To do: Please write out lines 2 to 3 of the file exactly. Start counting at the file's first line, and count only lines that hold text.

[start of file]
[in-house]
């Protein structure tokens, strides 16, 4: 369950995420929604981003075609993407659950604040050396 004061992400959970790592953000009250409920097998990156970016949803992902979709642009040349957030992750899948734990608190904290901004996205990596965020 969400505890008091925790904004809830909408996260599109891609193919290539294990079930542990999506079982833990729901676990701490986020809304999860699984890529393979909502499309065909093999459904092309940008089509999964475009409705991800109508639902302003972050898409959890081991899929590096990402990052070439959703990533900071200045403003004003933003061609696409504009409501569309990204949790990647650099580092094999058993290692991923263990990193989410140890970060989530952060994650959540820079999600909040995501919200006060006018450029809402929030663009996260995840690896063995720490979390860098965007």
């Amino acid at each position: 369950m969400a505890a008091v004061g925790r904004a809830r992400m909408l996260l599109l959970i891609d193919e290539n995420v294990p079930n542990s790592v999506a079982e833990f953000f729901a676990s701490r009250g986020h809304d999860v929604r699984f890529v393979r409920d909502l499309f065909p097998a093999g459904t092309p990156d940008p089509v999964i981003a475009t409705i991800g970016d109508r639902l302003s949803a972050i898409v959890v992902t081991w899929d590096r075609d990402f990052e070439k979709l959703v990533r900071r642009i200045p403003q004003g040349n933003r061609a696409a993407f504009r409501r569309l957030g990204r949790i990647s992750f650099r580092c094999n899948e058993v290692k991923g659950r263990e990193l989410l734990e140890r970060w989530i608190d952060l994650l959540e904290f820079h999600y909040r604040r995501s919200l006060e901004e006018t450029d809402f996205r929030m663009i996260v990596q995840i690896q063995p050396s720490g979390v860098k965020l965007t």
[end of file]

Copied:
């Protein structure tokens, strides 16, 4: 369950995420929604981003075609993407659950604040050396 004061992400959970790592953000009250409920097998990156970016949803992902979709642009040349957030992750899948734990608190904290901004996205990596965020 969400505890008091925790904004809830909408996260599109891609193919290539294990079930542990999506079982833990729901676990701490986020809304999860699984890529393979909502499309065909093999459904092309940008089509999964475009409705991800109508639902302003972050898409959890081991899929590096990402990052070439959703990533900071200045403003004003933003061609696409504009409501569309990204949790990647650099580092094999058993290692991923263990990193989410140890970060989530952060994650959540820079999600909040995501919200006060006018450029809402929030663009996260995840690896063995720490979390860098965007």
């Amino acid at each position: 369950m969400a505890a008091v004061g925790r904004a809830r992400m909408l996260l599109l959970i891609d193919e290539n995420v294990p079930n542990s790592v999506a079982e833990f953000f729901a676990s701490r009250g986020h809304d999860v929604r699984f890529v393979r409920d909502l499309f065909p097998a093999g459904t092309p990156d940008p089509v999964i981003a475009t409705i991800g970016d109508r639902l302003s949803a972050i898409v959890v992902t081991w899929d590096r075609d990402f990052e070439k979709l959703v990533r900071r642009i200045p403003q004003g040349n933003r061609a696409a993407f504009r409501r569309l957030g990204r949790i990647s992750f650099r580092c094999n899948e058993v290692k991923g659950r263990e990193l989410l734990e140890r970060w989530i608190d952060l994650l959540e904290f820079h999600y909040r604040r995501s919200l006060e901004e006018t450029d809402f996205r929030m663009i996260v990596q995840i690896q063995p050396s720490g979390v860098k965020l965007t």